Watch glass

Published on September 22, 2019 at 3:44 PM

When you are going to buy a watch then you will notice that there is a lot of choice regarding watch glasses that are used.
In this blog I want to reflect on the types and which is particularly interesting when you buy a new watch. Watch glasses exist in all kinds of hardness and materials. In combination with all forms of glasses, a profession in itself.
Here is the most common information about watch glass.

Plastic / Plexiglas

This so-called unbreakable glass was developed in the First World War. Made of celluloid, it had its drawbacks: it was gray in color, susceptible to scratching and very quickly deformed in heat. To place it, it was brought into a vaulted form with a press and placed under tension in the rebate, as is currently the case. Because of the disadvantages of this glass, this has been further developed.
Another development in 1934 was acrylic glass (brand name: Plexiglas), which was preformed in the factory. Advantages were a better fit, clear as glass and relatively harder than celluloid. Due to the greater elasticity, it is easy to deform and install. A disadvantage is the water resistance of watches. Another disadvantage is distortion under the influence of temperature change: if the plastic glass expands more than the surrounding metal of the cabinet, it can crack. Conversely, disproportionate shrinkage can affect water resistance. This problem was solved by applying a metal tension ring in the inner edge of the plastic glass, which ensures a better seal against dust and water. Plexiglas is a soft material and therefore very sensitive to scratches. The advantage is that you can easily polish out scratches and replacing Plexiglas is easy and cheap for a watchmaker to do. This glass also gives the dial a warmer authentic glow. Plexiglas is actually not used much anymore. You often come across them with vintage watches, such as old vintage Invictas that actually use all of this. But there are exceptions:
A good example is the first watch "on the moon": the Omega Speedmaster. This is still equipped with a plastic glass. The reason? Otherwise it would break into small dangerous pieces on the moon! Plastic glass does not break so quickly, and if it does break, then not into small pieces such as sapphire glass and mineral glass.

Mineral glass

The next is mineral glass, which is about seven times harder than plastic glass and is used with most watches. Mineral glass is made from glass crystals that have been heated or chemically treated, making them harder to become more scratch-resistant. This glass is not the most scratch-resistant on the market, but you have to do your best to make it crack or shatter. Although there is not much difference between mineral and sapphire glass, the latter is more expensive to purchase. When your watch needs to be replaced, this is not expensive in most cases. This is also the reason why many brands choose to use this for their watches.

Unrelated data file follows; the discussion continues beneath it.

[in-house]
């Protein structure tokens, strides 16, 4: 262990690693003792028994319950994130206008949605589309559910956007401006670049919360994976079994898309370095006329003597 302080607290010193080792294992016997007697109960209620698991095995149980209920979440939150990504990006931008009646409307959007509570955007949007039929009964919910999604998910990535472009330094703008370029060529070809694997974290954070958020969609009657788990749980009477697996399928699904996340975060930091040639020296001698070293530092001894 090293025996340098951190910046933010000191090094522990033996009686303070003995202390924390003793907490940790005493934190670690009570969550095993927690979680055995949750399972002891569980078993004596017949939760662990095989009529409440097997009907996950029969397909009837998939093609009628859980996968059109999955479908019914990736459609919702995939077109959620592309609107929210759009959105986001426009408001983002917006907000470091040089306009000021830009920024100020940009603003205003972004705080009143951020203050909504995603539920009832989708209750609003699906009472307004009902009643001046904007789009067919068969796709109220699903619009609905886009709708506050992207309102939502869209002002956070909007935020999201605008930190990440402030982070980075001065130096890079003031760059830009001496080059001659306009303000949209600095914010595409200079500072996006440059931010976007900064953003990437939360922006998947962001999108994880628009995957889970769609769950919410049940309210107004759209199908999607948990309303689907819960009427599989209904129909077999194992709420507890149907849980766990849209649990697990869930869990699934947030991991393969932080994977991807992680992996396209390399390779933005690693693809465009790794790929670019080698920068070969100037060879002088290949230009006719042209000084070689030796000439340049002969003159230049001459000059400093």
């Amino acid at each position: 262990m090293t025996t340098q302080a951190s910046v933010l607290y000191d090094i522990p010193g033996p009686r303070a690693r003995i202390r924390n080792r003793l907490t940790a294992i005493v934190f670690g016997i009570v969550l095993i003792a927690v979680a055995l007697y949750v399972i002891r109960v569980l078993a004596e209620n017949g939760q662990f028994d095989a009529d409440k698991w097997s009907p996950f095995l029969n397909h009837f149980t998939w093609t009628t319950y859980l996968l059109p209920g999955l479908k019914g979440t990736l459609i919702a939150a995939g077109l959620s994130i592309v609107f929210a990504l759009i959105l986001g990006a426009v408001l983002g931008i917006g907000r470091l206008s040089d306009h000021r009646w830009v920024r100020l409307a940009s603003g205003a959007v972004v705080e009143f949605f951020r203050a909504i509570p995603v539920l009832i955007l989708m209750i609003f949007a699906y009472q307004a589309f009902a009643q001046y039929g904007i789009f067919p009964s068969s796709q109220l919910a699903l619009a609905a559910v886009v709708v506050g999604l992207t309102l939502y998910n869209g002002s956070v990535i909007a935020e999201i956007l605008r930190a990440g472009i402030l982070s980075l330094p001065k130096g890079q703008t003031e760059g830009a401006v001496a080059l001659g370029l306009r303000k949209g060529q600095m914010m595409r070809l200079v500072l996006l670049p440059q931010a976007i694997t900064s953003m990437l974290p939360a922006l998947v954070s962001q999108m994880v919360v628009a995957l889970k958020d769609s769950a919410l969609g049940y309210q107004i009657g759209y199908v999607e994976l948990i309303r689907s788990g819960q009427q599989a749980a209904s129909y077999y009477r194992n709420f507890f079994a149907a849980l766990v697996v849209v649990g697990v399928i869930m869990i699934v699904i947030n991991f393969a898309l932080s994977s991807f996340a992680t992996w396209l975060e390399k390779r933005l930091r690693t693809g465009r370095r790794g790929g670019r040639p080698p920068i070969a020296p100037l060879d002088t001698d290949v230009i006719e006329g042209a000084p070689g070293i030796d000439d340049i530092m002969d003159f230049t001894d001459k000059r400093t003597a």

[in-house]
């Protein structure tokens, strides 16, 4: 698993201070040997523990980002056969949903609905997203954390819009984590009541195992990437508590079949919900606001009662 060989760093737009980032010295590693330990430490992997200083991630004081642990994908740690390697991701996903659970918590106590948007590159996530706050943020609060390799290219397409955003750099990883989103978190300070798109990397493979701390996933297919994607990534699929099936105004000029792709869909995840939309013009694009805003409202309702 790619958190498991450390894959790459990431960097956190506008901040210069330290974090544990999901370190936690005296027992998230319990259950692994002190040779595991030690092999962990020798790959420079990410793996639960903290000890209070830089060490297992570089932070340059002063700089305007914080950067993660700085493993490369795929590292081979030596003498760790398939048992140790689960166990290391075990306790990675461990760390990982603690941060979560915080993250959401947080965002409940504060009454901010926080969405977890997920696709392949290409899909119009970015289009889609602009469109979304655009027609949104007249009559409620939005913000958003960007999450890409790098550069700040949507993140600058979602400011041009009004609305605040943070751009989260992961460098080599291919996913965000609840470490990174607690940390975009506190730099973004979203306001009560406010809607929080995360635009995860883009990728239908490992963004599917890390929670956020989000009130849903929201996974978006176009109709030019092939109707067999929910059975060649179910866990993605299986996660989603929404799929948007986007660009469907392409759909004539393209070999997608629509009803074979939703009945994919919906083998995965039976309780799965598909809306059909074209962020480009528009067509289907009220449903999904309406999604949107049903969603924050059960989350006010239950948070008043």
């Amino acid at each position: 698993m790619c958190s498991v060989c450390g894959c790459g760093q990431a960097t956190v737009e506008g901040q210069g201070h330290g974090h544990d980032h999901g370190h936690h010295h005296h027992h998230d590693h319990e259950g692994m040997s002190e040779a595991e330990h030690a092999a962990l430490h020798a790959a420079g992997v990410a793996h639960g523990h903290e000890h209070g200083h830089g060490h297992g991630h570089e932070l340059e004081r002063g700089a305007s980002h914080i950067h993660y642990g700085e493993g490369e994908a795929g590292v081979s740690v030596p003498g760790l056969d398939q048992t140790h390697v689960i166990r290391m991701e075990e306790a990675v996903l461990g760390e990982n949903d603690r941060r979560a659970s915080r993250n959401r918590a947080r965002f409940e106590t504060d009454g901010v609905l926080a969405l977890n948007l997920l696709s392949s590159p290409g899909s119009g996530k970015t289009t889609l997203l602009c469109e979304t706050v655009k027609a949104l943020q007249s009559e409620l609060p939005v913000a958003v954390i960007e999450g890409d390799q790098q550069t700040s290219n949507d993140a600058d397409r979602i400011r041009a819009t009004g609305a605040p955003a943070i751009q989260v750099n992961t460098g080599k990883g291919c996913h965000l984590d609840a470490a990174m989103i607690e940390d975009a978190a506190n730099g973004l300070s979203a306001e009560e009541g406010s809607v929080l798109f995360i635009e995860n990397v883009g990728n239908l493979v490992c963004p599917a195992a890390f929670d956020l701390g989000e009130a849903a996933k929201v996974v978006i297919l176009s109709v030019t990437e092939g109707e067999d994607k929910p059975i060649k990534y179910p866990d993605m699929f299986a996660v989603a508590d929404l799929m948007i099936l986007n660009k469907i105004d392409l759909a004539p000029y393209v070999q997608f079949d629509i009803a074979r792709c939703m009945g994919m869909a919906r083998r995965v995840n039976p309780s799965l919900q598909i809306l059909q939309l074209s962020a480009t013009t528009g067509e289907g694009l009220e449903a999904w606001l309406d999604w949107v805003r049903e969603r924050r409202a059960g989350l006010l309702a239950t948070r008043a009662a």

Sometimes people try to make this glass even harder with a coating, making the glass more scratch-resistant.

Sapphire glass

Sapphire glass is three times harder than mineral glass and is therefore slightly under diamond. Sapphire glass is widely used in watches from the top segment and it is therefore logical that this is the most expensive glass on the market. Sapphire glass is scratch resistant and can take a beating. In fact, you can only really scratch it with other hard materials such as diamond or other hard rocks. With sapphire glass you can quickly think that it is natural sapphire crystals, this can be misleading. They use a synthetic fabric with the same properties for watches. Sapphire glass is clear and very reflective, which is why sometimes an anti-reflective coating is used. You have to take into account when this coating is used on the outside of the glass that it is not as hard as the glass itself and can therefore be damaged.

Although sapphire glass offers good protection against scratches, it can break faster than mineral glass. Replacement costs more than a new mineral glass.

Flame Fusion

Invicta has found a combination that combines the scratch resistance of sapphire and the impact resistance of mineral glass and has been using it in many of its collections for years. But what is it anyway? Flame Fusion Crystal comes about after a process in which synthetic crystal is produced under high pressure and temperature. This synthetic sapphire that is developed with the help of oxygen and hydrogen by melting different minerals. The end result is a synthetic sapphire that, in terms of toughness and durability at a lower cost, corresponds to real sapphire. The glass is impact-resistant due to the mineral glass that forms the basis and scratch-resistant due to the sapphire. In addition to this Flame Fusion process, Invicta also adds other tricks to the glass of some watches in some of its models. These are equipped with glass that colors along with the light, which of course has a beautiful effect.

No matter how beautiful these developments are, you always have to take one thing into account:

"No matter how hard a glass is, glass can always break ...!"


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